Document Detail


Effects of nitrous oxide on myocardial contractility as evaluated by the preload recruitable stroke work relationship in chronically instrumented dogs.
MedLine Citation:
PMID:  2147368     Owner:  NLM     Status:  MEDLINE    
Abstract/OtherAbstract:
Assessment of the effects of nitrous oxide on myocardial contractile function in vivo has been complicated by lack of a reliable, easily quantified, load-independent index of contractility and by the presence of intact autonomic nervous system reflexes. Although several previous investigations in humans and experimental animals have demonstrated that nitrous oxide possesses direct negative inotropic effects, this conclusion remains controversial. This investigation reexamined the effect of nitrous oxide on myocardial contractile function when this agent was combined with baseline isoflurane or sufentanil anesthesia in chronically instrumented dogs. Contractility was evaluated with the use of the regional preload recruitable stroke work (PRSW)-end-diastolic segment length relationship, a method that provides an accurate, relatively afterload-independent assessment of inotropic state in conscious and anesthetized dogs. Because autonomic nervous system tone may influence the response of systemic hemodynamics to anesthesia in vivo, experiments were performed in the presence of pharmacologic blockade of the autonomic nervous system. Two groups of experiments, consisting of a total of 15 experiments, were performed with 12 dogs. Dogs, chronically instrumented for measurement of systemic hemodynamics, including left ventricular pressure and subendocardial segment length, were anesthetized with isoflurane or sufentanil. Thirty percent and 70% nitrous oxide were then administered in a random fashion. Left ventricular pressure-segment length loops were generated after 30 min of equilibration after each anesthetic intervention with the use of preload reduction by partial inferior vena caval constriction, and regional PRSW was calculated. Regional PRSW versus end-diastolic length slope reflected decreases in contractile state when nitrous oxide was added to isoflurane (50 +/- 5 for isoflurane alone to 28 +/- 2 erg.cm-2 x 10(-3).min-1 with 70% added nitrous oxide) or sufentanil (73 +/- 8 for sufentanil alone to 52 +/- 5 erg.cm-2 x 10(-3).mm-1 with 70% added nitrous oxide). Similar decreases in left ventricular positive dP/dt50 were observed as well, reflecting decreases in contractile function. The results further suggest that the degree of functional depression produced by nitrous oxide is nearly equal when isoflurane and sufentanil groups are compared. This study demonstrates that nitrous oxide possesses direct negative inotropic actions independent of changes in autonomic nervous system tone in the chronically instrumented dog.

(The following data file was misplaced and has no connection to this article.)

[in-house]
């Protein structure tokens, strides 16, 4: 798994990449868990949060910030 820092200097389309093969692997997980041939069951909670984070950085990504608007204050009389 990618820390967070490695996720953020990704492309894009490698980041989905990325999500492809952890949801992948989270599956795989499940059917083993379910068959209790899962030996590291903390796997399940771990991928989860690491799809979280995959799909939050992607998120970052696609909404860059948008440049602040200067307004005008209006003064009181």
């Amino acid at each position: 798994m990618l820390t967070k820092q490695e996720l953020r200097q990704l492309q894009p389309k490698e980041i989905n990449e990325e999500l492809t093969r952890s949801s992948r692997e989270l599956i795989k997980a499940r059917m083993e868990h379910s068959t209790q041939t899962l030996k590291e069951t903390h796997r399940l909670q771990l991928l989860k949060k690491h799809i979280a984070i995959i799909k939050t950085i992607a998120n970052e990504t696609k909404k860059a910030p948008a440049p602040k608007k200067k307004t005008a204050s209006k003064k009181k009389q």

Authors:
P S Pagel; J P Kampine; W T Schmeling; D C Warltier
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Publication Detail:
Type:  Journal Article; Research Support, U.S. Gov't, P.H.S.    
Journal Detail:
Title:  Anesthesiology     Volume:  73     ISSN:  0003-3022     ISO Abbreviation:  Anesthesiology     Publication Date:  1990 Dec 
Date Detail:
Created Date:  1991-01-09     Completed Date:  1991-01-09     Revised Date:  2007-11-15    
Medline Journal Info:
Nlm Unique ID:  1300217     Medline TA:  Anesthesiology     Country:  UNITED STATES    
Other Details:
Languages:  eng     Pagination:  1148-57     Citation Subset:  AIM; IM    
Affiliation:
Department of Anesthesiology, Medical College of Wisconsin, Milwaukee 53226.
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MeSH Terms
Descriptor/Qualifier:
Anesthetics
Animals
Autonomic Nervous System / drug effects,  physiology
Depression, Chemical
Dogs
Fentanyl / analogs & derivatives
Hemodynamics / drug effects
Isoflurane
Myocardial Contraction / drug effects*
Nitrous Oxide / pharmacology*
Sufentanil
Grant Support
ID/Acronym/Agency:
1T32 GM 08377/GM/NIGMS NIH HHS; HL 32911/HL/NHLBI NIH HHS; HL 36144/HL/NHLBI NIH HHS
Chemical
Reg. No./Substance:
0/Anesthetics; 10024-97-2/Nitrous Oxide; 26675-46-7/Isoflurane; 437-38-7/Fentanyl; 56030-54-7/Sufentanil

From MEDLINE®/PubMed®, a database of the U.S. National Library of Medicine


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